In Praise of the Stepmother is the story of Don Rigoberto, his second wife, Lucrecia, and his son, Alfonso. Their family life together seems to be a happy one. Rigoberto, an insurance company manager, spends his time preening himself for his wife and collecting erotic art. But while Lucrecia is devoted to him, she has her own needs, and soon finds herself the object of young Alfonso's attention. With meticulous observation and seductive skill, Mario Vargas Llosa explores the mysterious nature of happiness. Little by little, the harmony of his characters is darkened by the shadow of perversion. If you enjoyed In Praise of the Stepmother, you might also like Mario Vargas Llosa's The Notebooks of Don Rigoberto.
At its core rests a simple story. After a failed marriage with his young son Alfonso's mother, Don Rigoberto marries Dona Lucrecia, a woman whom he truly adores and is certainly erotically infatuated with. On the first page of the novel, Alfonso, a boy of ten or twelve, leaves a note on his stepmother's pillow congratulating her on her fortieth birthday, and saying that he will do his best to become first in his class to reward her. This is the inaugurating move in a cat-and-mouse game that drives the entire novel forward in a series of events that reaches its apex in a lurid sexual encounter between Alfonso and Lucrecia which occurs while Rigoberto is on a business trip. She does not deliberately set out to do this, yet still has found herself titillated by the occasional fugitive thought of her and her stepson in coitus. At the very end of the novel, we find out that Alfonso wrote an essay for school in which he details his erotic relationship with his mother and, to make matters worse, read it to his father. Why? We don't know. In the last pages of the book, the housekeeper asks Alfonso why he would do such an insidious thing to the stepmother he loved so much, to which he replies, "I did it for you," seemingly setting the entire wheel rolling toward tragedy and destruction once more.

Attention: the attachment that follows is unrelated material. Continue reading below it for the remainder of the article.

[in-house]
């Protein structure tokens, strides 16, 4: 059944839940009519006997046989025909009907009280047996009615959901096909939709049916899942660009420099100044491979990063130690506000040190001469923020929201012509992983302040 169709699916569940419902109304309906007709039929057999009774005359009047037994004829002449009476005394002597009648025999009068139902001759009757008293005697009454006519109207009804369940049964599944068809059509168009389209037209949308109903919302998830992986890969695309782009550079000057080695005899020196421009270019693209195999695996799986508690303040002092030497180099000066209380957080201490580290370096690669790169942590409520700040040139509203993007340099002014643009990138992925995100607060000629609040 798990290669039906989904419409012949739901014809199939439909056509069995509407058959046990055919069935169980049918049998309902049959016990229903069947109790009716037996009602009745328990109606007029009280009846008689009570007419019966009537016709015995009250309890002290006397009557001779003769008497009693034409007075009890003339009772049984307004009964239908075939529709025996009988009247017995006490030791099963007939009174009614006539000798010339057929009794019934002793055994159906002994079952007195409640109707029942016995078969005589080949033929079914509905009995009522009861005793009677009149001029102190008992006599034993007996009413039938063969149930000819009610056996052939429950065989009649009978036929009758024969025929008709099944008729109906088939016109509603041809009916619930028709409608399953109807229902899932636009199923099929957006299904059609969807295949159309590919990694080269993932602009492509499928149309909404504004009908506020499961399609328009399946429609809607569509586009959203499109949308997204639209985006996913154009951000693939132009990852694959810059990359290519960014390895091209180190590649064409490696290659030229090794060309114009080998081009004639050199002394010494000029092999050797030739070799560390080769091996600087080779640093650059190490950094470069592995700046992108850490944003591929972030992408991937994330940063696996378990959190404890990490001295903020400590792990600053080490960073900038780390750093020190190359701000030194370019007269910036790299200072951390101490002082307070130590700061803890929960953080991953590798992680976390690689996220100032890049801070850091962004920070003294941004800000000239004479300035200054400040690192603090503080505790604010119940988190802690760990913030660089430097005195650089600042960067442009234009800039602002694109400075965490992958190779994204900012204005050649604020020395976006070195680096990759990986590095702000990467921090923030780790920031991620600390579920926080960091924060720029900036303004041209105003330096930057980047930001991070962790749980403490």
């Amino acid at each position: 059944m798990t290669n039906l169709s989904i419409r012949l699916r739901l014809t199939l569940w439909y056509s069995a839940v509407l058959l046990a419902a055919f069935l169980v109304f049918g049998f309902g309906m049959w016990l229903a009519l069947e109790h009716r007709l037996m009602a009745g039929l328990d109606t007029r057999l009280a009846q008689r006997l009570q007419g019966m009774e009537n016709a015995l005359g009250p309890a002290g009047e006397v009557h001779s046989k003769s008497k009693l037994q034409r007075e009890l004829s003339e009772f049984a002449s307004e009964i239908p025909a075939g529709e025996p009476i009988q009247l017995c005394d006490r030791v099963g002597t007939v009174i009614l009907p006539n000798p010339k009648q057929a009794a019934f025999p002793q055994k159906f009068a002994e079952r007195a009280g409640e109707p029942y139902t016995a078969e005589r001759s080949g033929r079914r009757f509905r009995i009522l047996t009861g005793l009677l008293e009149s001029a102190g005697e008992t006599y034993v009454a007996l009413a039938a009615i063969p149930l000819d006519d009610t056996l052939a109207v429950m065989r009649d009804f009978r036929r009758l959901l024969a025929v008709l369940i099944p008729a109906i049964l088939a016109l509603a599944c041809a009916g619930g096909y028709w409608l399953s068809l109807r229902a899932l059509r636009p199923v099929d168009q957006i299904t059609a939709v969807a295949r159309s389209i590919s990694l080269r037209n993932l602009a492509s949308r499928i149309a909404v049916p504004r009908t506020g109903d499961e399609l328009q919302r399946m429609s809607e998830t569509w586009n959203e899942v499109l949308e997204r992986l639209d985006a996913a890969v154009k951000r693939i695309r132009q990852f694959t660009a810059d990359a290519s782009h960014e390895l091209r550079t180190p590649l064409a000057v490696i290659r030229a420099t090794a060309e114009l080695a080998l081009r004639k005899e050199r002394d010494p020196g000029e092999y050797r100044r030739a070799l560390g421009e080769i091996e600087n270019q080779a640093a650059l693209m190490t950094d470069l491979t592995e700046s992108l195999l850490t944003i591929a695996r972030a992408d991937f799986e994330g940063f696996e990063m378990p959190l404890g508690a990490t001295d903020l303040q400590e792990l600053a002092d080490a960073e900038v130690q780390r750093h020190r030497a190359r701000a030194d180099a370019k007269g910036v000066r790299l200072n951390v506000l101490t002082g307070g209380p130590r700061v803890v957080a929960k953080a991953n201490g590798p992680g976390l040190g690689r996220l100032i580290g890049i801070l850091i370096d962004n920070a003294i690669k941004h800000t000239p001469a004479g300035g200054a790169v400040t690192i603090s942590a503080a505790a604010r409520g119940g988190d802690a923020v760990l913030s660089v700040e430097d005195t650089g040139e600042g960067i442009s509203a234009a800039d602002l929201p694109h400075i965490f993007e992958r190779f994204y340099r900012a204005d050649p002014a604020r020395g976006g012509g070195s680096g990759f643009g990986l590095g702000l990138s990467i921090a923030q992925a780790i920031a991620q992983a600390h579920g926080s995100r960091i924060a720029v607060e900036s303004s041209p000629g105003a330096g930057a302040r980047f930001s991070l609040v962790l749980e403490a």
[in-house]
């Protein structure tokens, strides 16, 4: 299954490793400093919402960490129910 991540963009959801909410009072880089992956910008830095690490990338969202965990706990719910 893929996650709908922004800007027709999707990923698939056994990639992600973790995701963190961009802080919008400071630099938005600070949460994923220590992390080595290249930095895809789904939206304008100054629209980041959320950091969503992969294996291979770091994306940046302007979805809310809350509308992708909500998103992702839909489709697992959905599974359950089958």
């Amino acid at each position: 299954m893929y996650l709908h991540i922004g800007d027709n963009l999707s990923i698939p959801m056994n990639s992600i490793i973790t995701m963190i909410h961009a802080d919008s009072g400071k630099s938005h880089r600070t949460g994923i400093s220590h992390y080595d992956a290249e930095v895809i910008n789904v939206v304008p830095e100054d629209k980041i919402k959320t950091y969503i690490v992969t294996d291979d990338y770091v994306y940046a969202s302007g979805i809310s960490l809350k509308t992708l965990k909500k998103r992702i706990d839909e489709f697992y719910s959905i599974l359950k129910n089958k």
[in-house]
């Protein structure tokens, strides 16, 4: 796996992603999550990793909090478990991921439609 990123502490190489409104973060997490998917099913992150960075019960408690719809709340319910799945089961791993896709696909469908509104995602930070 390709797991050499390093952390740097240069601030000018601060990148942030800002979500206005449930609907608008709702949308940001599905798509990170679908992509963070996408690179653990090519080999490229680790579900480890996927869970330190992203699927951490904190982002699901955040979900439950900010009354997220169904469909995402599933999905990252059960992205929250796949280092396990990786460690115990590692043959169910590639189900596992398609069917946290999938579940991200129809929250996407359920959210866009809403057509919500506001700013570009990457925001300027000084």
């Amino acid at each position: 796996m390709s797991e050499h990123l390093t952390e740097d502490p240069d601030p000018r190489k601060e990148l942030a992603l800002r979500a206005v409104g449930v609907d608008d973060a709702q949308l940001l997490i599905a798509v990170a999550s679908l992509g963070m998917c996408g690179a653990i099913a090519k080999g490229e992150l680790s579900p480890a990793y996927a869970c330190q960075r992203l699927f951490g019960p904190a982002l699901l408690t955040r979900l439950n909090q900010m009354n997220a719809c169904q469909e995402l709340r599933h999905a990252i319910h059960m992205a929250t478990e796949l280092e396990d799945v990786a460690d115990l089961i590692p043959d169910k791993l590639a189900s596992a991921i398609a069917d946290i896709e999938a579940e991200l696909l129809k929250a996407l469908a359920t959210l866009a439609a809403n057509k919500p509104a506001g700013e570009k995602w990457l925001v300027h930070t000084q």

Vargas Llosa artfully interlards the worlds of the erotic and sensual (the lovemaking of Lucrecia and Rigoberto) with Rigoberto's mundane daily ablutions - the trimming of his nose hairs, the application of cologne to his body, the special care that he gives his feet and hands. This spiritual aubade to the body, which apparently bored so many readers, is what drew me in and made turned the reading into an almost ecstatic experience. This was only heightened by the six exquisite colored plates that are placed in the novel to accentuate themes in the story.
Alfonso's duplicity (or was it duplicity after all?) asks, as Slavoj Zizek has done by other means, "Isn't love the ultimate act of violence?" After this novel, it is impossible not to see the ulterior and tenebrous underbelly of the most innocent of gestures. Whose desire is outlawed, Lucrecia's or the boy's? Can Don Rigoberto somehow turn outside that scrutiny to which he so easily applies to himself in his daily bath in order to answer what has happened under his roof? Some of these questions are never answered, but the way Vargas Llosa asks them makes reconciling one's self to the novel and its moral imperatives deliciously fun.